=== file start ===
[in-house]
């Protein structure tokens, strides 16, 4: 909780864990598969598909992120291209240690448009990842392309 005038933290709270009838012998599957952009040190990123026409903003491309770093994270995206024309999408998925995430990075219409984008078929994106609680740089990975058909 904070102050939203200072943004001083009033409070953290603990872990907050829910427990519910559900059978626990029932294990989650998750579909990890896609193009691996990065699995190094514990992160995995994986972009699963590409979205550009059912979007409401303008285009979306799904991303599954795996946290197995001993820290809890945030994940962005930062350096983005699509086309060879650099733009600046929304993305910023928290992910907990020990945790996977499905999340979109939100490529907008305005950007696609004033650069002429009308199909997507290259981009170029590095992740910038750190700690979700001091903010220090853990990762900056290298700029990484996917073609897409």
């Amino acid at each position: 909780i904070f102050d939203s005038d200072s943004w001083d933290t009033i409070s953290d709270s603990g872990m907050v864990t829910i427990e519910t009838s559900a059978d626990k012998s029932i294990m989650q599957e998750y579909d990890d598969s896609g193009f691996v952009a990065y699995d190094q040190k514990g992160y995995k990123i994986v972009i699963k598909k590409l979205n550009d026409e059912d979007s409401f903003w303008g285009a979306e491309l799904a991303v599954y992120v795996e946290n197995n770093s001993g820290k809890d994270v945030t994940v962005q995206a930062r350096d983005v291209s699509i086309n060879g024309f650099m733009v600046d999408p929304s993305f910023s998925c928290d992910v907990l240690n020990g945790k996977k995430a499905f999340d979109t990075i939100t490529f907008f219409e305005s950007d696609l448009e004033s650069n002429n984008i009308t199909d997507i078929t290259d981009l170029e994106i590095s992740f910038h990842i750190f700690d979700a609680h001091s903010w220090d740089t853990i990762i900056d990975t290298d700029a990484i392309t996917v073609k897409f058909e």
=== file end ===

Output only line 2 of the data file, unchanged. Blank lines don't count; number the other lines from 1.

């Protein structure tokens, strides 16, 4: 909780864990598969598909992120291209240690448009990842392309 005038933290709270009838012998599957952009040190990123026409903003491309770093994270995206024309999408998925995430990075219409984008078929994106609680740089990975058909 904070102050939203200072943004001083009033409070953290603990872990907050829910427990519910559900059978626990029932294990989650998750579909990890896609193009691996990065699995190094514990992160995995994986972009699963590409979205550009059912979007409401303008285009979306799904991303599954795996946290197995001993820290809890945030994940962005930062350096983005699509086309060879650099733009600046929304993305910023928290992910907990020990945790996977499905999340979109939100490529907008305005950007696609004033650069002429009308199909997507290259981009170029590095992740910038750190700690979700001091903010220090853990990762900056290298700029990484996917073609897409």